Historic home damaged in Fulton fire
Friday, February 14, 2014
A historic Fulton home suffered serious damage in a fire Thursday morning.
Fulton Fire Chief Dean Buffington said when his crews arrived on scene at 211 Jefferson St., “flames were shooting out the windows clear out into the yard.”
There was no one home at the time of the fire.
The home, owned by Brandy Bradshaw, was built by general store owner George M. Willing in 1849-50 and is on the National Register of Historic Places.
Buffington said firefighters had the blaze under control within 10 minutes, but crews would continue to work in the house throughout the afternoon “chasing hot spots.”
“This is an older building, and that presents a few unique challenges,” he said. “It’s more opened up, doesn’t have as many barriers, so the fire travels, and you have to play cat-and-mouse finding hot spots.”
According to a press release Thursday afternoon, the department used an “aggressive fire attack” utilizing multiple hose lines. The release went on to state that two rooms of the home received heavy fire damage, while the rest of the structure received extensive smoke damage.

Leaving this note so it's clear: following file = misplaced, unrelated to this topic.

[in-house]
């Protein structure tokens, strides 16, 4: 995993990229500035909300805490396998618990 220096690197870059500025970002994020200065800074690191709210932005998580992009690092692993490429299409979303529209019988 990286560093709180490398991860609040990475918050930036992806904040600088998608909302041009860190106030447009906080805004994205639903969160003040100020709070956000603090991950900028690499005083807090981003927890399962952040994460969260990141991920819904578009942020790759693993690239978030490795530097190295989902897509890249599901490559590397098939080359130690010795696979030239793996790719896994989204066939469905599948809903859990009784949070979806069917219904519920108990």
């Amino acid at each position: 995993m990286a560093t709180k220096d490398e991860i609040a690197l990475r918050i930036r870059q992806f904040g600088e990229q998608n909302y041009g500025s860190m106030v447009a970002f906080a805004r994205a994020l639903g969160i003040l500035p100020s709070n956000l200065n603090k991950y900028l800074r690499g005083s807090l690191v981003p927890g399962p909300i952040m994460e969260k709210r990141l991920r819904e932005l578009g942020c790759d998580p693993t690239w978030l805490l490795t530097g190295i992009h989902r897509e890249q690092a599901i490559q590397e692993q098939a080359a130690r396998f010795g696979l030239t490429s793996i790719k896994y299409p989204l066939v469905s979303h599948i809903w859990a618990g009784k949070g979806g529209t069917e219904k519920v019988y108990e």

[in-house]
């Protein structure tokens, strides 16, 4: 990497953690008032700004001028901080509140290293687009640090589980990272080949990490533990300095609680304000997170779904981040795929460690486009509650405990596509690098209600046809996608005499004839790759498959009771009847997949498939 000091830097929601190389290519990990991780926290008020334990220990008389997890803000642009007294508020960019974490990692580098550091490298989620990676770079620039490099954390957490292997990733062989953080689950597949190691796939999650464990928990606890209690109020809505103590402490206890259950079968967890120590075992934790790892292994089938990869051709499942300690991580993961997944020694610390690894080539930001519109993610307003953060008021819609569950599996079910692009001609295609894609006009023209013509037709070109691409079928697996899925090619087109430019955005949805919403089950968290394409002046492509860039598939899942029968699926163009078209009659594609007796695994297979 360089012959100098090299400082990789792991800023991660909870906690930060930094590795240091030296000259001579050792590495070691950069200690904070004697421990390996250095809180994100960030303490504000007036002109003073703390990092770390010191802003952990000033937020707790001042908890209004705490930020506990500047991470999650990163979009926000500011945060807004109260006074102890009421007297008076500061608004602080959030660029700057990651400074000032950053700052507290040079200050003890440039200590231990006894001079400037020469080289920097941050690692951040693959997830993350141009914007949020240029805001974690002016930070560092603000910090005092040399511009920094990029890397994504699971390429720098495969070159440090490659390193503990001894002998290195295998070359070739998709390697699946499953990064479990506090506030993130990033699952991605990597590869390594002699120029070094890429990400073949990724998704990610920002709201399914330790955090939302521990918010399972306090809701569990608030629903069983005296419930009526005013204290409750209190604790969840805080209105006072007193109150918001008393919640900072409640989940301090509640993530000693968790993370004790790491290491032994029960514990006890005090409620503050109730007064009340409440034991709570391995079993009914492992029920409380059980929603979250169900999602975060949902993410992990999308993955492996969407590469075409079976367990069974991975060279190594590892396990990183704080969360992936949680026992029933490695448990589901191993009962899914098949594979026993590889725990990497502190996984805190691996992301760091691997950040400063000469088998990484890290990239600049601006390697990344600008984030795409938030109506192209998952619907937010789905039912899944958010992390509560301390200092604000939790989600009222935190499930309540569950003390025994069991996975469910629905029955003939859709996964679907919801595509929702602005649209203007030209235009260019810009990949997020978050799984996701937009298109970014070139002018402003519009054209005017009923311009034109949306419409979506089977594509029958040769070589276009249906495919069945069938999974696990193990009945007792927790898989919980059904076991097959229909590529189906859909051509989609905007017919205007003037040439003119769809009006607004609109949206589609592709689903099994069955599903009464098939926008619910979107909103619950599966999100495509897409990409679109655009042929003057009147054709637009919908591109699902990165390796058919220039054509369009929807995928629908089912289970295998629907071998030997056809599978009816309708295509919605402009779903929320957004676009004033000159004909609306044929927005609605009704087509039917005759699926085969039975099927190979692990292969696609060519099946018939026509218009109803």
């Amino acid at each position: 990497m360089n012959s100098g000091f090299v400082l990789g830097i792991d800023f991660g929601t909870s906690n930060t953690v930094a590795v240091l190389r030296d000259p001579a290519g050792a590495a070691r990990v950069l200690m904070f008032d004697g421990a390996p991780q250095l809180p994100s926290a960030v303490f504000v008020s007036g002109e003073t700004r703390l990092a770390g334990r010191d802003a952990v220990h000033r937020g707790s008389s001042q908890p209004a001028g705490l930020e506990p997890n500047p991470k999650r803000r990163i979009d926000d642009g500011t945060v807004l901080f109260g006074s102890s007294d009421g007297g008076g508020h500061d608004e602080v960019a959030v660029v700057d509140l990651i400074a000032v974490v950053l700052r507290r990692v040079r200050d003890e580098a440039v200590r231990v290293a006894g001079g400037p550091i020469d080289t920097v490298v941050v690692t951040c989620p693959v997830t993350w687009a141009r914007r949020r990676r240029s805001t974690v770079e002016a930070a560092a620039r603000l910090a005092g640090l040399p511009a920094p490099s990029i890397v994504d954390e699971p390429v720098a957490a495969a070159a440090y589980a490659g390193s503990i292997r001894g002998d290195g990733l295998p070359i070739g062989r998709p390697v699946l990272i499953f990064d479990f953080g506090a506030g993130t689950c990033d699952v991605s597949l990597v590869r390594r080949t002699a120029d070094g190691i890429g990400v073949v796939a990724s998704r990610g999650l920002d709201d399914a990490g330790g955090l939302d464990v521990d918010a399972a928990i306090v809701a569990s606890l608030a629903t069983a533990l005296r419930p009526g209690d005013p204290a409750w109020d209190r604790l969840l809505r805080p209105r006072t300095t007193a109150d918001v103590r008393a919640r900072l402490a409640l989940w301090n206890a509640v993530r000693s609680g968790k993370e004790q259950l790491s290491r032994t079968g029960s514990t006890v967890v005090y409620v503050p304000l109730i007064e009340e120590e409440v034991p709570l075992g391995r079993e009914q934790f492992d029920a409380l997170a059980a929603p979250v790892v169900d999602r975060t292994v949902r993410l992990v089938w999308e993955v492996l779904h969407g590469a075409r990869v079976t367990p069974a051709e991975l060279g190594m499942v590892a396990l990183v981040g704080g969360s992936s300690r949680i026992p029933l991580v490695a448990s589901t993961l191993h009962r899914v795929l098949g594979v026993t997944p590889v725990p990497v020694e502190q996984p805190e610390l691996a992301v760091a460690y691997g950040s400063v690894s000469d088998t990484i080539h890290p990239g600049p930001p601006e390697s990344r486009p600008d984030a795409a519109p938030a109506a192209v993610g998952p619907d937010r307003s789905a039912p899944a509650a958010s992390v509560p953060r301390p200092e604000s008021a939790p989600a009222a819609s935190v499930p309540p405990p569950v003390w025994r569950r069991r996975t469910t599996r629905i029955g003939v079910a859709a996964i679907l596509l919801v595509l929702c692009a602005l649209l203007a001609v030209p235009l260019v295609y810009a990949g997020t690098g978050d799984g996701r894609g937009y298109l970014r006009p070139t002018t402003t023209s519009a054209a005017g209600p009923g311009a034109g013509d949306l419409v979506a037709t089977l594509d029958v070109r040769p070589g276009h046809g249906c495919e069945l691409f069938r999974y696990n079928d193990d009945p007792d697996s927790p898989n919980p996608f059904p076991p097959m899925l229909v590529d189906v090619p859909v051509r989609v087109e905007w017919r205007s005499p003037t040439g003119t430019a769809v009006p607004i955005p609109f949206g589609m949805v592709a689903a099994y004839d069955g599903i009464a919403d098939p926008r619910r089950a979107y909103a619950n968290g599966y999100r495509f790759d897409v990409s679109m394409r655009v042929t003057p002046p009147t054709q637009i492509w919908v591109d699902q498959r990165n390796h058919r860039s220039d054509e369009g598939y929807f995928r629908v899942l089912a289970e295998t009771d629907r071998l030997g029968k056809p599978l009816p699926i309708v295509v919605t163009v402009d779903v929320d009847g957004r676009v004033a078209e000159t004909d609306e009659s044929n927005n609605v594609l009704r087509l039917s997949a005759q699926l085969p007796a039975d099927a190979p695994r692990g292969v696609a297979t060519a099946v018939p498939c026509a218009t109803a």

“We were really fortunate — everything fell into place,” Buffington said of the department’s response. “Once we got here we had a good plan of attack and got it under control quickly.”
He said the fire originated in a front room on the first floor of the south side of the home, with an electric space heater identified as the probable cause.
“We ruled out everything else in the room of origin,” Buffington said. “We could not rule out the space heater.”
Three engines and one ladder truck responded to the fire, with traffic control provided by the Fulton Police Department and the Callaway County Ambulance District on scene for stand-by service.
The state fire marshal’s office helped with the investigation.
Because of the home’s status as a historically-registered building, Buffington said he was unsure about the damages, but guessed $100,000.
According to the paperwork for the Office of Historic Preservation in Jefferson City, the home is a Greek Revival structure built on the end-chimney I plan, with a gable roof and six colossal pilasters that divide the front facade into five bays. Another prominent feature is a hand-carved, solid walnut circular stairway in the central hall.
Barb Huddleston with the Kingdom of Callaway Historical Society said the brick walls of the house are 18 inches thick, and the bricks were made by slaves.
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